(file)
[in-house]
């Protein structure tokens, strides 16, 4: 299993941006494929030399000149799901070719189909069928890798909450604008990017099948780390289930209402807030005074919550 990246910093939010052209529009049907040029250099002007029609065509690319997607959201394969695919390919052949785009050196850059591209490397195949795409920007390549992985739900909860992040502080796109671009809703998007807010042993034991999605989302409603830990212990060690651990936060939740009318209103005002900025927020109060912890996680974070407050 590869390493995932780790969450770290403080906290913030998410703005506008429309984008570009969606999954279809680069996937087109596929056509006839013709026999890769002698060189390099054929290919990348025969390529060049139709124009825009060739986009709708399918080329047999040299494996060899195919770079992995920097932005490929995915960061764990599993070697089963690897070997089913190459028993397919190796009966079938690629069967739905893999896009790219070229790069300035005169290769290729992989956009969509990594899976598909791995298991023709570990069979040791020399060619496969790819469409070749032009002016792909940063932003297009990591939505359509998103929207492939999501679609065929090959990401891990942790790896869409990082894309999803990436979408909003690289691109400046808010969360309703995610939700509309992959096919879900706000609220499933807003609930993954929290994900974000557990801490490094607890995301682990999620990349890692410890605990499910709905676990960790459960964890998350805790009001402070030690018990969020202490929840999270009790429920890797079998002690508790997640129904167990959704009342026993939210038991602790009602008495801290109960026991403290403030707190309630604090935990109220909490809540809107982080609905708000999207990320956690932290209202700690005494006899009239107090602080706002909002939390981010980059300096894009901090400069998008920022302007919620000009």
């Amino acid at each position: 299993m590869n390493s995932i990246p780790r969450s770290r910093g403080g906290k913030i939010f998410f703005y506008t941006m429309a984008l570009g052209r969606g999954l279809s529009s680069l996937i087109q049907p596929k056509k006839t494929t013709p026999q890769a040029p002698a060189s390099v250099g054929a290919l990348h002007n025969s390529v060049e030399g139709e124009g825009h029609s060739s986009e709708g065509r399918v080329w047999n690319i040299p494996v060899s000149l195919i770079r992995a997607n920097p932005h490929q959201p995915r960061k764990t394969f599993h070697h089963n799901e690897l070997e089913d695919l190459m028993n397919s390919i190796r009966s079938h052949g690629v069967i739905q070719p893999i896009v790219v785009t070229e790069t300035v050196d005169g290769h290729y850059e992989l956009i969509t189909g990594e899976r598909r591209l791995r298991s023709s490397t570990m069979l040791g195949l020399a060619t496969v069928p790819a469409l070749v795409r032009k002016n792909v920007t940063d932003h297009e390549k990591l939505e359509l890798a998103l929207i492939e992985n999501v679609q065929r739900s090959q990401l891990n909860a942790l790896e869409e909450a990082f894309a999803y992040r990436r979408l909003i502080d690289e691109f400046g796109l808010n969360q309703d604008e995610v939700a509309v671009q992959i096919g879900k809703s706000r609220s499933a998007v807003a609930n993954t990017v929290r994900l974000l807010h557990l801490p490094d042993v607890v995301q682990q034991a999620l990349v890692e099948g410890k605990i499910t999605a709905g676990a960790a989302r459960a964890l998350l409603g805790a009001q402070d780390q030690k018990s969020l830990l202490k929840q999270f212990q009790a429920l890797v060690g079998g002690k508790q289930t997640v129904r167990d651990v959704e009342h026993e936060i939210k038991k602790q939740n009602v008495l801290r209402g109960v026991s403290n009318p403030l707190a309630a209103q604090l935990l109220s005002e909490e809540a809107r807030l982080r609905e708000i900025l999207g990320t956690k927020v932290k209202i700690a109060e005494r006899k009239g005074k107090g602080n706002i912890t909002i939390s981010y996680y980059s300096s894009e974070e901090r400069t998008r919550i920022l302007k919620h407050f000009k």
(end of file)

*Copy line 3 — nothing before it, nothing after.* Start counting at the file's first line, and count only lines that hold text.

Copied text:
């Amino acid at each position: 299993m590869n390493s995932i990246p780790r969450s770290r910093g403080g906290k913030i939010f998410f703005y506008t941006m429309a984008l570009g052209r969606g999954l279809s529009s680069l996937i087109q049907p596929k056509k006839t494929t013709p026999q890769a040029p002698a060189s390099v250099g054929a290919l990348h002007n025969s390529v060049e030399g139709e124009g825009h029609s060739s986009e709708g065509r399918v080329w047999n690319i040299p494996v060899s000149l195919i770079r992995a997607n920097p932005h490929q959201p995915r960061k764990t394969f599993h070697h089963n799901e690897l070997e089913d695919l190459m028993n397919s390919i190796r009966s079938h052949g690629v069967i739905q070719p893999i896009v790219v785009t070229e790069t300035v050196d005169g290769h290729y850059e992989l956009i969509t189909g990594e899976r598909r591209l791995r298991s023709s490397t570990m069979l040791g195949l020399a060619t496969v069928p790819a469409l070749v795409r032009k002016n792909v920007t940063d932003h297009e390549k990591l939505e359509l890798a998103l929207i492939e992985n999501v679609q065929r739900s090959q990401l891990n909860a942790l790896e869409e909450a990082f894309a999803y992040r990436r979408l909003i502080d690289e691109f400046g796109l808010n969360q309703d604008e995610v939700a509309v671009q992959i096919g879900k809703s706000r609220s499933a998007v807003a609930n993954t990017v929290r994900l974000l807010h557990l801490p490094d042993v607890v995301q682990q034991a999620l990349v890692e099948g410890k605990i499910t999605a709905g676990a960790a989302r459960a964890l998350l409603g805790a009001q402070d780390q030690k018990s969020l830990l202490k929840q999270f212990q009790a429920l890797v060690g079998g002690k508790q289930t997640v129904r167990d651990v959704e009342h026993e936060i939210k038991k602790q939740n009602v008495l801290r209402g109960v026991s403290n009318p403030l707190a309630a209103q604090l935990l109220s005002e909490e809540a809107r807030l982080r609905e708000i900025l999207g990320t956690k927020v932290k209202i700690a109060e005494r006899k009239g005074k107090g602080n706002i912890t909002i939390s981010y996680y980059s300096s894009e974070e901090r400069t998008r919550i920022l302007k919620h407050f000009k």